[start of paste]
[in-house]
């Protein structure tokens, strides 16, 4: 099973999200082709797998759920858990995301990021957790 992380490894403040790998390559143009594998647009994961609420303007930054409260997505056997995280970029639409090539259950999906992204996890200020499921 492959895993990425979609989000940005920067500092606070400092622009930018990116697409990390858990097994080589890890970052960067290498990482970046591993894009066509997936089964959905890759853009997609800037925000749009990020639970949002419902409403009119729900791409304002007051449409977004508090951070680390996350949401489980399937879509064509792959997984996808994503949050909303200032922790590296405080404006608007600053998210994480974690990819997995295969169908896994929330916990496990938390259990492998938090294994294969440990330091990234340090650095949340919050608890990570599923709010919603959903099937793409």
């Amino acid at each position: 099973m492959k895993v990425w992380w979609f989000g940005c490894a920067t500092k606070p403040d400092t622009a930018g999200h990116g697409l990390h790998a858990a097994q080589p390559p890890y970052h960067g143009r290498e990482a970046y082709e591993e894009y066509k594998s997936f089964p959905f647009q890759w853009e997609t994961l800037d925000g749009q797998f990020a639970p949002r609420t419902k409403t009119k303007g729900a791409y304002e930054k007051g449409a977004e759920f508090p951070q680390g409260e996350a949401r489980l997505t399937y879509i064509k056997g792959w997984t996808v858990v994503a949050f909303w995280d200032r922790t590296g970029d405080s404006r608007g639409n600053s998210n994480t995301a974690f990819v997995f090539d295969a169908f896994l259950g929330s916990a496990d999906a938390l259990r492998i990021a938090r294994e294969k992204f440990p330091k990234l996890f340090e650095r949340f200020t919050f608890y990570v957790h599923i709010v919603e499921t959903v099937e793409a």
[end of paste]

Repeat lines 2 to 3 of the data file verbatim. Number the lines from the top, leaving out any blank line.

């Protein structure tokens, strides 16, 4: 099973999200082709797998759920858990995301990021957790 992380490894403040790998390559143009594998647009994961609420303007930054409260997505056997995280970029639409090539259950999906992204996890200020499921 492959895993990425979609989000940005920067500092606070400092622009930018990116697409990390858990097994080589890890970052960067290498990482970046591993894009066509997936089964959905890759853009997609800037925000749009990020639970949002419902409403009119729900791409304002007051449409977004508090951070680390996350949401489980399937879509064509792959997984996808994503949050909303200032922790590296405080404006608007600053998210994480974690990819997995295969169908896994929330916990496990938390259990492998938090294994294969440990330091990234340090650095949340919050608890990570599923709010919603959903099937793409």
């Amino acid at each position: 099973m492959k895993v990425w992380w979609f989000g940005c490894a920067t500092k606070p403040d400092t622009a930018g999200h990116g697409l990390h790998a858990a097994q080589p390559p890890y970052h960067g143009r290498e990482a970046y082709e591993e894009y066509k594998s997936f089964p959905f647009q890759w853009e997609t994961l800037d925000g749009q797998f990020a639970p949002r609420t419902k409403t009119k303007g729900a791409y304002e930054k007051g449409a977004e759920f508090p951070q680390g409260e996350a949401r489980l997505t399937y879509i064509k056997g792959w997984t996808v858990v994503a949050f909303w995280d200032r922790t590296g970029d405080s404006r608007g639409n600053s998210n994480t995301a974690f990819v997995f090539d295969a169908f896994l259950g929330s916990a496990d999906a938390l259990r492998i990021a938090r294994e294969k992204f440990p330091k990234l996890f340090e650095r949340f200020t919050f608890y990570v957790h599923i709010v919603e499921t959903v099937e793409a």